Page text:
No

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Those closest to destitution and ill health are least likely to be able to pay any levy.

15 Do you agree that non-EEA visitors should continue to be liable for the full costs of their NHS healthcare? How should these costs be calculated?

Yes

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16. Do you agree we should continue to charge illegal migrants who present for treatment in the same way as we charge non-EEA visitors?

No

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Practically, people in this situation are unable to pay so any administrative effort to identify and charge people in this situation cannot result in net benefit to the NHS

17. Do you agree with the proposed changes to individual exemptions? Are any further specific exemptions required?

No

Are any further specific exemptions required?

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18. Do you agree with the continued right of any person to register for GP services, as long as their registration records their chargeable status?

No

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Expecting GP’s to determine chargeable status and collect fees will impose a huge administrative burden for little practical benefit. In order to effectively address Health Inequalities we need to make access to primary care easier for excluded groups, these proposals will only make it harder.

19. Do you agree with the principle that chargeable temporary migrants should pay for healthcare in all settings, including primary medical care provided by GPs?

No

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Those most in need of treatment will be those least able to pay. By making it even more difficult to access primary care we just increase the numbers of people requiring expensive emergency life saving hospital care. This proposal will increase health inequalities and increase the net costs to the NHS

20. Do you have any comments or ideas on whether, and if so how, the principle of fair contribution can best be extended to the provision of prescribing, ophthalmic or dental services to visitors and other migrants?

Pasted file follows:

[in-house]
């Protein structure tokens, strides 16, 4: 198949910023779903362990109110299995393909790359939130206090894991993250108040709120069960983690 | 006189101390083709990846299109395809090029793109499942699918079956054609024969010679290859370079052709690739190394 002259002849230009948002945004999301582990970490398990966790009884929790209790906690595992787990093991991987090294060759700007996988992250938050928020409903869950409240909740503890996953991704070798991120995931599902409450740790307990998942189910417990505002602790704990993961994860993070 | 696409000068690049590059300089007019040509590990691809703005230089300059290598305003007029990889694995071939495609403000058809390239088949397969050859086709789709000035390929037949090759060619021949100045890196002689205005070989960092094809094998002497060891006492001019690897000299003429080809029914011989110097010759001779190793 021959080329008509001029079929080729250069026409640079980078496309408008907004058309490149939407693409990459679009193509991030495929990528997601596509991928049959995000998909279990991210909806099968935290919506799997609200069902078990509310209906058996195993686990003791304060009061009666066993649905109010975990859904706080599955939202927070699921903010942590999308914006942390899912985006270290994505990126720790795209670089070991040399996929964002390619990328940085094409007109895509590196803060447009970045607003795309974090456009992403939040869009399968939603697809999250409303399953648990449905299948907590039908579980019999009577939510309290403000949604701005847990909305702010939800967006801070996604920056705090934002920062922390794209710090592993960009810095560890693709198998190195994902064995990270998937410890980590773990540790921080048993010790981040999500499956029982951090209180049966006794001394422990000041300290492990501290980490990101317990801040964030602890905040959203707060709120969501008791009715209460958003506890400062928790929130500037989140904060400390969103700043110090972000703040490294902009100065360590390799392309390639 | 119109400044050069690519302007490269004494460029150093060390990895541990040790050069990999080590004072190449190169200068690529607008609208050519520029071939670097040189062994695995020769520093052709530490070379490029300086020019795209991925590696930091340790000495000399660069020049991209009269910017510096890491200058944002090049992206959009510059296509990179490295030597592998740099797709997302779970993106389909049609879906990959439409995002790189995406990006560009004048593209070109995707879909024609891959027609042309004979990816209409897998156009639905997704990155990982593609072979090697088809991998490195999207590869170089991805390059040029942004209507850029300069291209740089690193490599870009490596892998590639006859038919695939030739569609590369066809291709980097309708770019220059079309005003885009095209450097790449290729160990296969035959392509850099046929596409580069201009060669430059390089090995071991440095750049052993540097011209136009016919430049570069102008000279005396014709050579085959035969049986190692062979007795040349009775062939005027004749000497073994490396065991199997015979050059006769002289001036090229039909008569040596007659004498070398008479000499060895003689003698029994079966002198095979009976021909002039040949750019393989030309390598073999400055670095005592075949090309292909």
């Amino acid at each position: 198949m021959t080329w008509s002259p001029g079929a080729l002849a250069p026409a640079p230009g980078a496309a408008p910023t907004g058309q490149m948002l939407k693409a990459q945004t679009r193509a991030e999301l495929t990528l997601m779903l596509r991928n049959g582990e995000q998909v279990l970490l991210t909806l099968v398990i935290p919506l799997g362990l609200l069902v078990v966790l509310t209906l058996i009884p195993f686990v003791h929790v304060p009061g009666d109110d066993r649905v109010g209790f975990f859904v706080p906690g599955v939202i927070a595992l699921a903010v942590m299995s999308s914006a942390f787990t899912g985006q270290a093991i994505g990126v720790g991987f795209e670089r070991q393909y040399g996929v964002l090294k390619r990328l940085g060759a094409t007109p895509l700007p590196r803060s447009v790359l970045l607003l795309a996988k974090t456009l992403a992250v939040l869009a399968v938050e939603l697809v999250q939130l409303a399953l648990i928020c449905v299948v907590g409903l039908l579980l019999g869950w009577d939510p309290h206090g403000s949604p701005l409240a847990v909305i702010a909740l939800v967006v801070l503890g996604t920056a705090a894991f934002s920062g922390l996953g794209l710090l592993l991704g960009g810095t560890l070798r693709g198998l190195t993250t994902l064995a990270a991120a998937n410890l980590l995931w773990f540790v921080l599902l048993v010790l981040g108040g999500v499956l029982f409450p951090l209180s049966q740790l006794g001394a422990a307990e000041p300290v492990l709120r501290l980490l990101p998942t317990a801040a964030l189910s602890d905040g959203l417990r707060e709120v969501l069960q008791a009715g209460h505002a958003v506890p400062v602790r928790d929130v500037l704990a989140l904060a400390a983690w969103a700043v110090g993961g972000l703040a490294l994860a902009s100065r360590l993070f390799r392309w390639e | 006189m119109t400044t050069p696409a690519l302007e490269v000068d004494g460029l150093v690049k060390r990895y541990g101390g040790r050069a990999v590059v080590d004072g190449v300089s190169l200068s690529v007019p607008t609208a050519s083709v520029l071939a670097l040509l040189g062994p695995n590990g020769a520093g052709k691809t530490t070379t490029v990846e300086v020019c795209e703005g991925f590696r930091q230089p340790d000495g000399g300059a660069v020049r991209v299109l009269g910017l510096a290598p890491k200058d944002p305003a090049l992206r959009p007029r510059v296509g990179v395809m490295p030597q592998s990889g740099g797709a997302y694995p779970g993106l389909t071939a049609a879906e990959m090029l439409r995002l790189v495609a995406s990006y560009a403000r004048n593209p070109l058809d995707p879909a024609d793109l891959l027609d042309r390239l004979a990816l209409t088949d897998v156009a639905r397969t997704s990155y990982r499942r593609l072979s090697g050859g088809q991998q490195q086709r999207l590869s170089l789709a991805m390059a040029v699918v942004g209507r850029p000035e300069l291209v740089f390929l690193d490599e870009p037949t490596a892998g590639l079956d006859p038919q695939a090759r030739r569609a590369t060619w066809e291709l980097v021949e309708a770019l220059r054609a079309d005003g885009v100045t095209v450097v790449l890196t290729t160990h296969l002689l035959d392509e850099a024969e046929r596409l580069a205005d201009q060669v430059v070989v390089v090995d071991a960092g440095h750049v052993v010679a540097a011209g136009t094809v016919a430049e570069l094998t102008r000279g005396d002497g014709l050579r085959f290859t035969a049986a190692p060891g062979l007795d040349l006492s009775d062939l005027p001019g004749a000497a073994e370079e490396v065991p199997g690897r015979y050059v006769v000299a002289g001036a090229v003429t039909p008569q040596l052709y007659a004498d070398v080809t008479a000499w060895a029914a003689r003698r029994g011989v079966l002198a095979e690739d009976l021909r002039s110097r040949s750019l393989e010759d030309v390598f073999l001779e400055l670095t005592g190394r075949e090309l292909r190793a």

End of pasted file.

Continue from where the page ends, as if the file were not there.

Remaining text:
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Again this is a sledge hammer to crack a walnut. The issue of Health Tourist is very minor in the scale of the NHS and attempting to address this will inevitably be bureaucratic, expensive and counterproductive

21 Should non-EEA visitors and other chargeable migrants be charged for access to emergency treatment in A&E or emergency GP settings?

No

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Discouraging access to emergency care for those who can’t pay will only result in cases presenting late and requiring more expensive treatment

22. What systems and processes would be needed to enable charging in A&E without adversely impacting on patient flow and staff?

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This is entirely impractical and will result in a bureaucratic burden that will exceed any potential revenue gains

23. Do you agree we should extend charges to include care outside hospitals and hospital care provided by non-NHS providers?

No

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24. How can charging be applied for treatment provided by all other healthcare providers without expensive administration burden?

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This is not possible

25. How else could current hospital processes be improved in advance of more significant rules changes and structural redesign?

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26. How could the outline design proposal be improved? Do you have any alternative ideas? Are there any other challenges and issues that need to be incorporated?

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Bringing this system in for a new arrival sounds sensible, but how do you deal with undocumented migrants who cannot prove when they arrived? People in this situation are destitute and prone to infectious diseases. Even if they theoretically are entitled to free treatment on public health grounds, how are they to access treatment if turned away from primary care and discouraged from presenting to hospital. This will just increase the risk of exposure to untreated TB and HIV for the established UK population.

27. Where should initial NHS registration be located and how should it operate?

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Although superficially attractive, practically those most in need of treatment will be destitute and undocumented, so unable to prove who they really are and what their status is.

28. How can charges for primary care services best be applied to those who need to pay in the future? What are the challenges for implementing a system of charging in primary care and how can these be overcome?

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Primary care is not set up to charge patients. Health inequalities are already increased by incorrect and arbitrary local “rules” about proving address or immigration status. Any change can only increase health inequalities, increase administrative costs and bureaucracy with no net gain in revenue.

29 Do you agree with the proposal to establish a legal gateway for information sharing to administer the charging regime? What safeguards would be needed in such a gateway?

Don’t know

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30 Do you agree that we should stop issuing S1 forms to early retirees and stop refunding co-payments and if not, why?

Yes

Use this box to give reasons for your response: